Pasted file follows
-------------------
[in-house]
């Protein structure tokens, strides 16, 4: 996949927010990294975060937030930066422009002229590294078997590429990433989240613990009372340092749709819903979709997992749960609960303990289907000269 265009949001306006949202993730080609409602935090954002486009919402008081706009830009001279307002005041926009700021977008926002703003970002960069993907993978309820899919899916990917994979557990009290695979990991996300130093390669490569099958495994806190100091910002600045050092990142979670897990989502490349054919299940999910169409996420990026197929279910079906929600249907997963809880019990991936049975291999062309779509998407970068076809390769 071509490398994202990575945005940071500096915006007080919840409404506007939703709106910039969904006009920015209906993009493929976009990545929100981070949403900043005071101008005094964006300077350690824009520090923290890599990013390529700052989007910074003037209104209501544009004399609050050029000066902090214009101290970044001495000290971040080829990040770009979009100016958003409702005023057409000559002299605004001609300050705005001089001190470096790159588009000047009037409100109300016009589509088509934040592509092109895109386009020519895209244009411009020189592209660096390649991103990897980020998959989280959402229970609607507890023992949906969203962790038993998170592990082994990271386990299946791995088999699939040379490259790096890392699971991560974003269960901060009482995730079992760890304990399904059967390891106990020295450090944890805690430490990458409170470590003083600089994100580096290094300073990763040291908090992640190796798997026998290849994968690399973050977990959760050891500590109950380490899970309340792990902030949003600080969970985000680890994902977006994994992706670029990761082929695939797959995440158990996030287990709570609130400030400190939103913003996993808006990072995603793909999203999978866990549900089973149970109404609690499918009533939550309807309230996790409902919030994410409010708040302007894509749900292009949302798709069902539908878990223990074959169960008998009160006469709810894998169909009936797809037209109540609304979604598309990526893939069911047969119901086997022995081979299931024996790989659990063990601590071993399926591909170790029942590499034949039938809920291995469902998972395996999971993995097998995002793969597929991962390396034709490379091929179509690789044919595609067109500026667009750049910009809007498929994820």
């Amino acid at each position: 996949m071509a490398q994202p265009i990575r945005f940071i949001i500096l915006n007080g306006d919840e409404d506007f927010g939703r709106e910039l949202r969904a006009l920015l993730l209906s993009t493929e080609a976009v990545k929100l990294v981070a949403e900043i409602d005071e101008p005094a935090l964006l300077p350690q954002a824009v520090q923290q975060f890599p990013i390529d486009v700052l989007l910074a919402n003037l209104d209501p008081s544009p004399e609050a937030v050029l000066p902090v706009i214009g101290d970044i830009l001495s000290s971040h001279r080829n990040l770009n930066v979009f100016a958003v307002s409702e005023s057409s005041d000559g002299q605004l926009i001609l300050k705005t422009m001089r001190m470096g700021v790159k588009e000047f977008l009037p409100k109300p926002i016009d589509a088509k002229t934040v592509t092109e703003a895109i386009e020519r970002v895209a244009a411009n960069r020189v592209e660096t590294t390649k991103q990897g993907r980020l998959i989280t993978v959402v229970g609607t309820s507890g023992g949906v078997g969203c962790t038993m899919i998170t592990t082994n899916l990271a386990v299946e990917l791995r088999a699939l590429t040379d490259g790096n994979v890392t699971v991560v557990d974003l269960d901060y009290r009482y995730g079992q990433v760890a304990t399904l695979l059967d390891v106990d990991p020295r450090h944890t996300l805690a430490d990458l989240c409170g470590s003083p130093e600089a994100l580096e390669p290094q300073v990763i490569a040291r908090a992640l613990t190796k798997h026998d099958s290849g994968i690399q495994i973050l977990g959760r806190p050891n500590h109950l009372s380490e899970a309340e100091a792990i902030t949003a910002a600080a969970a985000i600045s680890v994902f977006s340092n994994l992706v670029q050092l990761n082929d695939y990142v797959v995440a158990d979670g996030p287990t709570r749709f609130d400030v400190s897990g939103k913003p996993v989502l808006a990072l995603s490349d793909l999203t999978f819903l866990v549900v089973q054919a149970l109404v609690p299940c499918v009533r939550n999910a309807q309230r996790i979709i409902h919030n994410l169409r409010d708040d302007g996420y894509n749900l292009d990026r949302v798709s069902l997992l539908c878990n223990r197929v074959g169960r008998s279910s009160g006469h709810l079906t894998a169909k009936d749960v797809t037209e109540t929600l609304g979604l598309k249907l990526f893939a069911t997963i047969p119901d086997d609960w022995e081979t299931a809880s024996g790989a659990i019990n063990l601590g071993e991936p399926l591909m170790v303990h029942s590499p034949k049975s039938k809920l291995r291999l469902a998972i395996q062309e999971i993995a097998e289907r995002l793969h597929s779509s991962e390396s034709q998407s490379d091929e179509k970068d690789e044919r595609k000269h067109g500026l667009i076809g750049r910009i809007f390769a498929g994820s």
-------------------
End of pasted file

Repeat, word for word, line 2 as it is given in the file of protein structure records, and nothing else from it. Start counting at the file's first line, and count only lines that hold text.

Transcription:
């Protein structure tokens, strides 16, 4: 996949927010990294975060937030930066422009002229590294078997590429990433989240613990009372340092749709819903979709997992749960609960303990289907000269 265009949001306006949202993730080609409602935090954002486009919402008081706009830009001279307002005041926009700021977008926002703003970002960069993907993978309820899919899916990917994979557990009290695979990991996300130093390669490569099958495994806190100091910002600045050092990142979670897990989502490349054919299940999910169409996420990026197929279910079906929600249907997963809880019990991936049975291999062309779509998407970068076809390769 071509490398994202990575945005940071500096915006007080919840409404506007939703709106910039969904006009920015209906993009493929976009990545929100981070949403900043005071101008005094964006300077350690824009520090923290890599990013390529700052989007910074003037209104209501544009004399609050050029000066902090214009101290970044001495000290971040080829990040770009979009100016958003409702005023057409000559002299605004001609300050705005001089001190470096790159588009000047009037409100109300016009589509088509934040592509092109895109386009020519895209244009411009020189592209660096390649991103990897980020998959989280959402229970609607507890023992949906969203962790038993998170592990082994990271386990299946791995088999699939040379490259790096890392699971991560974003269960901060009482995730079992760890304990399904059967390891106990020295450090944890805690430490990458409170470590003083600089994100580096290094300073990763040291908090992640190796798997026998290849994968690399973050977990959760050891500590109950380490899970309340792990902030949003600080969970985000680890994902977006994994992706670029990761082929695939797959995440158990996030287990709570609130400030400190939103913003996993808006990072995603793909999203999978866990549900089973149970109404609690499918009533939550309807309230996790409902919030994410409010708040302007894509749900292009949302798709069902539908878990223990074959169960008998009160006469709810894998169909009936797809037209109540609304979604598309990526893939069911047969119901086997022995081979299931024996790989659990063990601590071993399926591909170790029942590499034949039938809920291995469902998972395996999971993995097998995002793969597929991962390396034709490379091929179509690789044919595609067109500026667009750049910009809007498929994820």